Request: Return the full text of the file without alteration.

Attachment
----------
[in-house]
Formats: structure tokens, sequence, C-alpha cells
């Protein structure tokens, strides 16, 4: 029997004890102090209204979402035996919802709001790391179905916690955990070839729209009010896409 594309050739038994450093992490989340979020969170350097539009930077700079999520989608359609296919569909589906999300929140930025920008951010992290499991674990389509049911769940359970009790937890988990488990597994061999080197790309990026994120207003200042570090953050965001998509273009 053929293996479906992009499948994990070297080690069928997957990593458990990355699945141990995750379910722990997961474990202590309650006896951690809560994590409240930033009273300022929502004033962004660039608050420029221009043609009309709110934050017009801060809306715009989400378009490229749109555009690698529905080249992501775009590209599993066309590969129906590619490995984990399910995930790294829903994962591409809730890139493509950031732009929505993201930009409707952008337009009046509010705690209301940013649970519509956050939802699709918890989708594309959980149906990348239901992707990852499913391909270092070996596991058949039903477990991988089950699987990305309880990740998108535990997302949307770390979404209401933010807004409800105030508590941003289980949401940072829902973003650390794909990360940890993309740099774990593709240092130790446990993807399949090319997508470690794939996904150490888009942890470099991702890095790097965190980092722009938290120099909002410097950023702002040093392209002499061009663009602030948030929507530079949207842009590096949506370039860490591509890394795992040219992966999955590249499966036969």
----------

[in-house]
Formats: structure tokens, sequence, C-alpha cells
């Protein structure tokens, strides 16, 4: 029997004890102090209204979402035996919802709001790391179905916690955990070839729209009010896409 594309050739038994450093992490989340979020969170350097539009930077700079999520989608359609296919569909589906999300929140930025920008951010992290499991674990389509049911769940359970009790937890988990488990597994061999080197790309990026994120207003200042570090953050965001998509273009 053929293996479906992009499948994990070297080690069928997957990593458990990355699945141990995750379910722990997961474990202590309650006896951690809560994590409240930033009273300022929502004033962004660039608050420029221009043609009309709110934050017009801060809306715009989400378009490229749109555009690698529905080249992501775009590209599993066309590969129906590619490995984990399910995930790294829903994962591409809730890139493509950031732009929505993201930009409707952008337009009046509010705690209301940013649970519509956050939802699709918890989708594309959980149906990348239901992707990852499913391909270092070996596991058949039903477990991988089950699987990305309880990740998108535990997302949307770390979404209401933010807004409800105030508590941003289980949401940072829902973003650390794909990360940890993309740099774990593709240092130790446990993807399949090319997508470690794939996904150490888009942890470099991702890095790097965190980092722009938290120099909002410097950023702002040093392209002499061009663009602030948030929507530079949207842009590096949506370039860490591509890394795992040219992966999955590249499966036969």